Once the ball is played, Aarons receives and dribbles inside the pitch. Instead of moving back to a more central area, Jones overlaps Aarons rather unorthodoxly. The Liverpool star’s movement helps to keep the central area clear for his left-back to run into with the ball. It also means after Aarons has released the ball, he can remain inverted, with England in the same shape, keeping him involved in the play. This rotation of positions prevents England from slowing down their build-up by having to re-arrange players back into their original positions.
Having played the ball back to his centre-back, who can now receive it comfortably, instead of reverting to his starting position in the wide area, Aarons remains central. Similarly, Jones has now become a de facto left-back (top of image)
Aarons then backtracks to a more advanced position to create a gap between Portugal’s two defensive midfielders and their front four. At this point, England have effectively gone from a 4-2-2-2 into a 4-3-3 whilst the ball has been moving. Jacob Ramsey, positioned as the striker, then darted from the defensive midfielders’ blindside into the space created by Aarons.
Having attracted players towards him, Ramsey dropped the ball back to his central midfielder, who found #7 Morgan Gibbs-White in the right half-space. By Gibbs-White not getting drawn towards the ball, he could receive on the outside of Portugal’s shape and beyond their midfield line.
Gibbs-White then attacked the space ahead of him with the ball before playing his right forward in behind. Here, the positional discipline initially of Gibbs-White, allowed him to receive in a difficult position to defend against. Then, the patience of his wide forward kept the Portugal defence pinned back and eventually allowed England to exploit the wide areas. This style of build up, which is very enjoyable to watch, can only be described as a mix of very dynamic movements coupled with positional play.
Switch of play rondo
A key component for teams during the build-up phase is often to swing the ball from side to side. This can be to either stretch the opposition and penetrate centrally or to create space in one of the wide areas and attack down the sides.
This exercise allows teams to work on switches of play in a much-condensed area and to recognise triggers of when to play forward. The rondo contains three boxes of equal size, with two additional rectangles on the side. The rectangular boxes represent the wide areas with full-backs occupying each of them.
The central box contains two defending players, with an additional defending player entering the in-possession team’s box. The three players in the in-possession box could represent two central defenders and a defensive midfielder. The “full-backs” in the side boxes play for both in-possession teams.
The aim of the rondo is to connect a certain number of passes, before passing into a wide player, who then progresses the ball to the opposite box. When the ball is switched, the first pressing player returns to the middle box, and a new pressing player enters the opposite box. Each team defends for a pre-determined amount of time.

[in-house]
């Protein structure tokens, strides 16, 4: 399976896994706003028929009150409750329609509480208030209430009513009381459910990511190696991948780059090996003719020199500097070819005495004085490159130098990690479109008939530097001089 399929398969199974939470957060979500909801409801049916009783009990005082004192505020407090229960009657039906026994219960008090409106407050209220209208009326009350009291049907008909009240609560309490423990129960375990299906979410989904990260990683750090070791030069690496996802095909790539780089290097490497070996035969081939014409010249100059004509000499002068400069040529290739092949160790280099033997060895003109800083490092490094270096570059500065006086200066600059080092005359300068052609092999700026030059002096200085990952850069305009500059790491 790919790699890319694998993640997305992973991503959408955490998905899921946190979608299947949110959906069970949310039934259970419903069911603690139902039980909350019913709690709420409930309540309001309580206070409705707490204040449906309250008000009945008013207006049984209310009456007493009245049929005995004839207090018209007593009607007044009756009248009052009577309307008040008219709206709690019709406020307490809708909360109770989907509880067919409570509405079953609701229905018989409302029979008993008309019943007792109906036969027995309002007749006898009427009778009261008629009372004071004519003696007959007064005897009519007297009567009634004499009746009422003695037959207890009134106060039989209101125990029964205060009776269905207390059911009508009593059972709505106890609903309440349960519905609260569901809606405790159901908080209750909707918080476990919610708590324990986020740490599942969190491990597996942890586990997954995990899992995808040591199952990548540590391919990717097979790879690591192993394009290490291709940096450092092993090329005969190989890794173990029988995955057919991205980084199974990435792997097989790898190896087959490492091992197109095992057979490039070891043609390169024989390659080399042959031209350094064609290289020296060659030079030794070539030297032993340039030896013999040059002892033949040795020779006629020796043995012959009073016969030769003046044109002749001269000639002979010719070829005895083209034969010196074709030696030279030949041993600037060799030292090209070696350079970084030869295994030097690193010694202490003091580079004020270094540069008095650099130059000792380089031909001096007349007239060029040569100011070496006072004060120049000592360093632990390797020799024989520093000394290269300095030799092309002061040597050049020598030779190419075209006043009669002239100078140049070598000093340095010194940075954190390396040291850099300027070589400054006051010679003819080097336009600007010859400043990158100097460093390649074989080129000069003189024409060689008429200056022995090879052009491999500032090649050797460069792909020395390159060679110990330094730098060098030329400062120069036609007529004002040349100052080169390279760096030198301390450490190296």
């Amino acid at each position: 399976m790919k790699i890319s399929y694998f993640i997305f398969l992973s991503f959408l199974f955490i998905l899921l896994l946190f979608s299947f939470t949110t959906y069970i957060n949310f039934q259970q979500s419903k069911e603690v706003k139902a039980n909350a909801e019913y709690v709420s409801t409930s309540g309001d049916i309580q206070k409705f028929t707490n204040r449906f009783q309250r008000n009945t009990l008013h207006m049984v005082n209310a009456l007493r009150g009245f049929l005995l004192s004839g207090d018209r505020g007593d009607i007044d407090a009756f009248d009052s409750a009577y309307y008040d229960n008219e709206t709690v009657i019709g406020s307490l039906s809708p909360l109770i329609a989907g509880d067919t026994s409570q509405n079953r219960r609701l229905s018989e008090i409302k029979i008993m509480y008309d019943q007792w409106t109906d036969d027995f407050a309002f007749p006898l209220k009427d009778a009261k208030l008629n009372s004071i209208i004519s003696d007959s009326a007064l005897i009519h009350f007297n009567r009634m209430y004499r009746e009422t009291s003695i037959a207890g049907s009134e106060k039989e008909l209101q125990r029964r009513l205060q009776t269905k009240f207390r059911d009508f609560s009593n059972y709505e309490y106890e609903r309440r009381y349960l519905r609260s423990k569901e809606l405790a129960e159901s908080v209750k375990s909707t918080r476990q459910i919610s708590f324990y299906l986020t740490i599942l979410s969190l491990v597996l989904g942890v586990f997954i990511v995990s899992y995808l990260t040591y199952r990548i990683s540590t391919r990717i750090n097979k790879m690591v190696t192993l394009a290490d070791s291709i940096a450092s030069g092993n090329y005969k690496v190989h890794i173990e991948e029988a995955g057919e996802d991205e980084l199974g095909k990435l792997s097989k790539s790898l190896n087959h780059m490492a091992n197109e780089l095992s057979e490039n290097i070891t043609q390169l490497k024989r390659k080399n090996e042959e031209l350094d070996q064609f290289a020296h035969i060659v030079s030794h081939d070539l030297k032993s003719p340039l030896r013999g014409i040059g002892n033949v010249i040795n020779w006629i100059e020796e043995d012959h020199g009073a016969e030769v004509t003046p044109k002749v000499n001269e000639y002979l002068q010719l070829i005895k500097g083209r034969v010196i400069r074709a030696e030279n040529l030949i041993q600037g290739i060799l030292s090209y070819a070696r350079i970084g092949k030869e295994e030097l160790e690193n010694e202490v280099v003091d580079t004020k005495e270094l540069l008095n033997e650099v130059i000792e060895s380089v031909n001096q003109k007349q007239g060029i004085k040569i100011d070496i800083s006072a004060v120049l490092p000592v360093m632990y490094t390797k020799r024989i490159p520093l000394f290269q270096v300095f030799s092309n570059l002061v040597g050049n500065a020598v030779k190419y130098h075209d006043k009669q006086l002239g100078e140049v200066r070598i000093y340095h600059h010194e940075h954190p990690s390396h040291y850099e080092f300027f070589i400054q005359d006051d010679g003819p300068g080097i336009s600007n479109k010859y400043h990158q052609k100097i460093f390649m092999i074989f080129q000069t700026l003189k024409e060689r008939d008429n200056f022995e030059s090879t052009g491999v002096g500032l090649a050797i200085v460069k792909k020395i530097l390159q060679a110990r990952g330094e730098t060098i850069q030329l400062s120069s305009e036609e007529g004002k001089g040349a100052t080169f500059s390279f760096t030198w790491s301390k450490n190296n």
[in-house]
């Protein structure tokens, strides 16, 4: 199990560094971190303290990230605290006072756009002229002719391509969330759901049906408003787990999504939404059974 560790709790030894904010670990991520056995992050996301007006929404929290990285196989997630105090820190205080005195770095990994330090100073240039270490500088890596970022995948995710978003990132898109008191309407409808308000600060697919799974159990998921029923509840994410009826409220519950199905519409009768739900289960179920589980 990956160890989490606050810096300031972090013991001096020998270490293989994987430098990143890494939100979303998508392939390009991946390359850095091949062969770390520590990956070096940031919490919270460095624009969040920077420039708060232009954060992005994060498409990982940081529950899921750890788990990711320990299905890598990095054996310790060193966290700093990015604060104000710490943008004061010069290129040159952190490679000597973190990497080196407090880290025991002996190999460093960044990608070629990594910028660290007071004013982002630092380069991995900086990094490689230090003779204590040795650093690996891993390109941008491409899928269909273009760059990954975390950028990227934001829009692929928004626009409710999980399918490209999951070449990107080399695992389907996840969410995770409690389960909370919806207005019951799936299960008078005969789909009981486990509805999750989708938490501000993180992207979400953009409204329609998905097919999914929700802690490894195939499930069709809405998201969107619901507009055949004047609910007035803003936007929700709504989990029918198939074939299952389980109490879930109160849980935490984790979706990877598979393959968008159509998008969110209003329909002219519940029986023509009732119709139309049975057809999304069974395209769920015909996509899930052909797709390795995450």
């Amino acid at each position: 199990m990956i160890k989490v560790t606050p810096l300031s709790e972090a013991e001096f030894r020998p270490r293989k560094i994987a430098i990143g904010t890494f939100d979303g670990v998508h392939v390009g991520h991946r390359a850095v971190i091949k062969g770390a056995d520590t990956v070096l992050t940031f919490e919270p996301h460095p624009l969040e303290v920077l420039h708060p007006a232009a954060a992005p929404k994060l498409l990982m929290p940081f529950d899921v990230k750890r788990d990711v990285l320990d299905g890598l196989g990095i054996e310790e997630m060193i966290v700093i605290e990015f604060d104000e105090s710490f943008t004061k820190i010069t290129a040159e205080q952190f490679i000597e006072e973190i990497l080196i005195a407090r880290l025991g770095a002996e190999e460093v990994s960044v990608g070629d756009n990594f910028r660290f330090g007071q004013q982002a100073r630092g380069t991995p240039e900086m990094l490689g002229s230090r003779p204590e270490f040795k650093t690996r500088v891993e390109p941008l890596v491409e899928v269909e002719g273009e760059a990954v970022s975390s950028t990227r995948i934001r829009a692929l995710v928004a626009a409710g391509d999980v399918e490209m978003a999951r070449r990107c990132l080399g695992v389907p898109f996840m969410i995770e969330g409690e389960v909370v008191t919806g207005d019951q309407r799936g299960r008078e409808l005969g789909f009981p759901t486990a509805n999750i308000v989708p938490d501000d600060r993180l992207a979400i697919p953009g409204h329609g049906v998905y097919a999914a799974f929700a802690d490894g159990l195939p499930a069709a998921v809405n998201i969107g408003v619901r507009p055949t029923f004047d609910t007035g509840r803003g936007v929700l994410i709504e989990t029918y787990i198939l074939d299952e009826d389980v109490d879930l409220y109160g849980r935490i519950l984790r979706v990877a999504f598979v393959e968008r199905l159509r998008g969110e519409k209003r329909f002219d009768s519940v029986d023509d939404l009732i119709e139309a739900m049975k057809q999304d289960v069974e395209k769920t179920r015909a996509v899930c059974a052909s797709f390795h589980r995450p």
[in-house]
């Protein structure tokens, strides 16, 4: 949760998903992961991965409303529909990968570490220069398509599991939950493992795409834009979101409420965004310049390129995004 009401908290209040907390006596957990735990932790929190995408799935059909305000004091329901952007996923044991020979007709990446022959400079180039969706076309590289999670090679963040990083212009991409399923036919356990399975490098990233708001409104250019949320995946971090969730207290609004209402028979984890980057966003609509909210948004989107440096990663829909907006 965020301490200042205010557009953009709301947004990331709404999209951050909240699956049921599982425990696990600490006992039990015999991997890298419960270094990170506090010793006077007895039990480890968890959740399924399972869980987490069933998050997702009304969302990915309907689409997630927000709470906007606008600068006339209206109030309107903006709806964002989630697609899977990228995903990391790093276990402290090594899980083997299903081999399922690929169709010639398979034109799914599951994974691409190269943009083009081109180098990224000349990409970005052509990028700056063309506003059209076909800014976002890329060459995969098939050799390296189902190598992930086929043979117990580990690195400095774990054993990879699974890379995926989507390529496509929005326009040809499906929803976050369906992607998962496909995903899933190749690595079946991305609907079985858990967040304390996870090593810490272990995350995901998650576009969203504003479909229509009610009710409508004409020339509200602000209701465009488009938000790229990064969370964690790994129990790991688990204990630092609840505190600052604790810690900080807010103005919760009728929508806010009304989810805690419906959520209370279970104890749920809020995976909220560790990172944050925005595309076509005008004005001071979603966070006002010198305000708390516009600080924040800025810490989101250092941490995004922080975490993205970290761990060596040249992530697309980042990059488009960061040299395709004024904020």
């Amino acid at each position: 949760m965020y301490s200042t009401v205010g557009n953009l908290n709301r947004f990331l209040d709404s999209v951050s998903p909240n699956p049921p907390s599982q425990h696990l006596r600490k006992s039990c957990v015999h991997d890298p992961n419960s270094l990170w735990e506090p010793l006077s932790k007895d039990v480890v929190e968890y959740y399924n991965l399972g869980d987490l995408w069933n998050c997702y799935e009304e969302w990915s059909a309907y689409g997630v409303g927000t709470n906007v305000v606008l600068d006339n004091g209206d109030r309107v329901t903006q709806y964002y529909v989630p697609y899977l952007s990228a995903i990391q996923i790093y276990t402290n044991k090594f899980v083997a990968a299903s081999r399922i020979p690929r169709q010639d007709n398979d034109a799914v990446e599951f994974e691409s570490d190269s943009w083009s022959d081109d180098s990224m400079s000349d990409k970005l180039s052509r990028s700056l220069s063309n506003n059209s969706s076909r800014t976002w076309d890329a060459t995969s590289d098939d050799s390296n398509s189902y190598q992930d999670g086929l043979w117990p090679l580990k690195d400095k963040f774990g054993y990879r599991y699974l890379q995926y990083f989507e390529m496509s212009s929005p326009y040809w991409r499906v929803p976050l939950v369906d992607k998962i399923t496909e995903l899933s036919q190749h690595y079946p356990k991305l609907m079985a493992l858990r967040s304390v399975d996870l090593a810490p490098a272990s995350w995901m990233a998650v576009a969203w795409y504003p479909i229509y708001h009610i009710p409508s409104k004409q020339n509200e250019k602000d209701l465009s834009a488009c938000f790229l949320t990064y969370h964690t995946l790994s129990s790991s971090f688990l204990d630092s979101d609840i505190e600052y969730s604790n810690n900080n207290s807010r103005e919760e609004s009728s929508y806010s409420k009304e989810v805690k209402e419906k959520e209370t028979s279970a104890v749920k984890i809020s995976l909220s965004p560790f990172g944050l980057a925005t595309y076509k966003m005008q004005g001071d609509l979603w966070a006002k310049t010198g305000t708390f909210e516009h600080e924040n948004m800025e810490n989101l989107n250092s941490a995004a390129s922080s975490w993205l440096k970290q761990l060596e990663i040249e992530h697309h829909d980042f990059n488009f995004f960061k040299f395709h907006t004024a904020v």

Initially, the wide players are unopposed but must switch the ball within two touches. The progression for the rondo is for the defending team to be able to press the wide players. If the wide player is dispossessed or prevented from playing the ball forward, he can now bounce it back into the square it came from.
Once the ball has been played to one full-back, if it comes back, they have two options. They can quickly switch to the other side if the opposite full-back is open. Alternatively, if the defending team has become stretched, they can play a line-breaking pass through the middle box.
This now means that the attacking team has more decisions to make and must be more aware of the defenders positioning. They have to decide whether they should continue circulating the ball, switch it or play a line-breaking pass through the middle.
This unopposed passing sequence allows players to work on patterns of their build-up play. The exercise is set up with two diamond shapes, moving the ball in a continuous loop. Two balls, starting at either end of the diamonds, can be used at one time.
The player starting on the ball could represent the goalkeeper passing to his centre-back, who then passes to his defensive midfielder. The defensive midfielder then switches the ball out to either a central midfielder in the half-space or an inverted full-back. The passing sequence initially begins with players passing from A to B to C, etc. and following their pass.
At this stage, players should be encouraged to play quickly and receive the ball with the correct body orientation, i.e. facing forward. They should receive each pass with their back foot. Every player should move off the mannequin before receiving the ball so as not to receive standing still. The trigger for this movement is the player’s first touch before them.
The setup of this passing exercise allows for many progressions. Several patterns can be implemented to fit the coach’s needs. As in the example above, two midfielders can be used on either side of the sequence. Adding a second midfielder allows the central midfielders to combine and practice movements that will enable them to progress the ball whilst facing forward.
One-two’s and overlaps can be added. Just as with England’s youngsters, this passing sequence can encourage dynamic, free-flowing movements and positional discipline and patience. Shadow or full defenders can be introduced to the middle to give an element of realism and test the players’ decision-making.
In a possession-based system where players are expected to receive the ball in their own box during the build-up phase, individual technical abilities are obviously vital. It requires capable and brave players to receive the ball in tight areas and often near their own goal. It also takes a lot of work on the training ground to ensure the players understand where they should be positioned.
The dynamic movements and rotations of players often look free-flowing and improvised, but they are usually pre-determined. When implemented correctly, it can be challenging for opposition teams to position themselves to thwart attacks. As well as drilling these movements into the players, they must also learn how to react when things go wrong. Losing the ball is inevitable at some point. England U21s were excellent at making sure losing a goal from these transitions was not also inevitable.